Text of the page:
“I love sex and hearing aids don’t stop me from loving it,” says comedian Samantha Baines, 31, who acquired her disability at the age of 30. “I mean, I do need to take my hearing aid out before sex as they aren’t good with fluids – I don’t want to see my audiologist and explain how I got spunk in my hearing aid.
“Taking your hearing aid out isn’t a very sexy procedure when you are in the moment. It’s a bit like taking your socks off or peeing after sex – it just has to be done.”
6: ‘It’s ok for disability to be treated as a sexual fetish’
Joanne says: “Growing up as a child I was made to wear hearing aids which really were of no benefit to me at all. When I used to go out I always was conscious of it and deliberately made sure that I wore my hair to cover them.
“When I got older, I looked just like any other woman, I just couldn’t hear. Except one guy I dated for a few months always wanted me to wear my hearing aids during sex. I think he found my deafness a turn-on which was strange.”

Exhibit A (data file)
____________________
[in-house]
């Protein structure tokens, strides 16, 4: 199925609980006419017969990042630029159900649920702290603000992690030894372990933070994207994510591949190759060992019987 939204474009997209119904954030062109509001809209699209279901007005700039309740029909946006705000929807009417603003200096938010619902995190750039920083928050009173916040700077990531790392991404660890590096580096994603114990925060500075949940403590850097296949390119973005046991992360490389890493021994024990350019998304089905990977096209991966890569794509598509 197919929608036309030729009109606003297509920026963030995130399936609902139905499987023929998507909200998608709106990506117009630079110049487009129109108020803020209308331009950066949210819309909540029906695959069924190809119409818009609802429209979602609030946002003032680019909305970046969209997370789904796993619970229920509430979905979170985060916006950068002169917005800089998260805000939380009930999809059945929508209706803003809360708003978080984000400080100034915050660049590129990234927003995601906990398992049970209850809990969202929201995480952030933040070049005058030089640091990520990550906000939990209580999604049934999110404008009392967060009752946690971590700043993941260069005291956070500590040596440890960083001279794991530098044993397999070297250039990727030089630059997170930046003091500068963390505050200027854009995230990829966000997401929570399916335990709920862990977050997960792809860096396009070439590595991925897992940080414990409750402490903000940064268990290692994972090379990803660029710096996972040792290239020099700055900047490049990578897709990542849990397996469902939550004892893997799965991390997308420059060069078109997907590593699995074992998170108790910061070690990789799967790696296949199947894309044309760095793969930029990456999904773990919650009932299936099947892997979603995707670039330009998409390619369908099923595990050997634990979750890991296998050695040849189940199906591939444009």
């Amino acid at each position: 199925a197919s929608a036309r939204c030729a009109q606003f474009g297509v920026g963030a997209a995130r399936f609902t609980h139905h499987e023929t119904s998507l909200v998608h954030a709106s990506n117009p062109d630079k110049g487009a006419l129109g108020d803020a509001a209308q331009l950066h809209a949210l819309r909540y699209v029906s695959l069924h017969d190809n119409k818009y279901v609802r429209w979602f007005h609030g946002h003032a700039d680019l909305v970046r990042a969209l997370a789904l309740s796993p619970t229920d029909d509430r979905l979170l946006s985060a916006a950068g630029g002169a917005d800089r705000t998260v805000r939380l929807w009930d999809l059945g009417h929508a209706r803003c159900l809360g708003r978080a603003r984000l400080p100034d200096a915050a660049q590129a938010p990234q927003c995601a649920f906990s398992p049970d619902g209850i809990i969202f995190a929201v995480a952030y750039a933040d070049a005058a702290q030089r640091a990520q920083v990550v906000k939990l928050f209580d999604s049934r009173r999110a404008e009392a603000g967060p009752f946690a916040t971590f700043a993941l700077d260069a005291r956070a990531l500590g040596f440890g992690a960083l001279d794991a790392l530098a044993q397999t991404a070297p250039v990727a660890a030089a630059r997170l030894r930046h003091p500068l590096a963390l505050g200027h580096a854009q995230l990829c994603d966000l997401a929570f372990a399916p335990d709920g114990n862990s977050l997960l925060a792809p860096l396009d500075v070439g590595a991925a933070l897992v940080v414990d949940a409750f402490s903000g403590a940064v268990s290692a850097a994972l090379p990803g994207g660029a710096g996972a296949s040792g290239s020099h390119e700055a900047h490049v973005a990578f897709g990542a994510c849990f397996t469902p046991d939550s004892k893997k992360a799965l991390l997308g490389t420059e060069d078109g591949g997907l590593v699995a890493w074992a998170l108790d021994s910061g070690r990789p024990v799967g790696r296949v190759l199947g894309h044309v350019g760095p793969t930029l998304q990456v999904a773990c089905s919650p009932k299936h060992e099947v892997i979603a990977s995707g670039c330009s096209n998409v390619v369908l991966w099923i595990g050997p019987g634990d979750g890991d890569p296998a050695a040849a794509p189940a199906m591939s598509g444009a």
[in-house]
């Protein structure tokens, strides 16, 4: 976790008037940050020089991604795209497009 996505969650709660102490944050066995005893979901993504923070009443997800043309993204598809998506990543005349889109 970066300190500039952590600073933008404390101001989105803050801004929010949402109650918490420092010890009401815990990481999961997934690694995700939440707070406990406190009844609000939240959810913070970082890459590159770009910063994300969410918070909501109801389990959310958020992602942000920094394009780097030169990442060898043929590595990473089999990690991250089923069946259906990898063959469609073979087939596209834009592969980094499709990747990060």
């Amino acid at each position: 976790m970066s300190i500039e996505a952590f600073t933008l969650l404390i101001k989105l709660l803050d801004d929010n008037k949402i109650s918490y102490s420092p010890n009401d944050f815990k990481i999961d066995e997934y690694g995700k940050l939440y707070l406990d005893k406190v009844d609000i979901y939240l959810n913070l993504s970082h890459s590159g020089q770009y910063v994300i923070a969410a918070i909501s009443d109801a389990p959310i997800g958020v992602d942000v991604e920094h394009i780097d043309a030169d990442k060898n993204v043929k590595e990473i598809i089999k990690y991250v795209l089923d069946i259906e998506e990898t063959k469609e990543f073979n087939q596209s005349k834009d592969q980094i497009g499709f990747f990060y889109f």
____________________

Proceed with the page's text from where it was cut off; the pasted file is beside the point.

Shannon adds: “When the odd TV drama includes a story about disability and sex it is always negative or traumatic, or conversely our bodies are fetishised for the non-disabled gaze.
“People with disabilties are not curiosities, we are humans with wants, needs and desires. Treat us with the same respect you would any other person that you’re interested in. It’s really not rocket science.”
7: ‘You don’t look disabled so you don’t have to tell sexual partners about it’
“I’ve been guilty as anyone else of not seeing disabled people as sexual beings,” says Matt, “but I’ve realised keeping it hidden is so much harder than being honest about it. Around the time I was correctly diagnosed, I met someone in a club.
“After a couple of conversations over the next few days she started to realise that I had short term memory loss. For the first time I could be open with a woman about my memory difficulties, rather than pretending I’d just forgotten something as a one-off. Two weeks later, I’d lost my virginity to her.”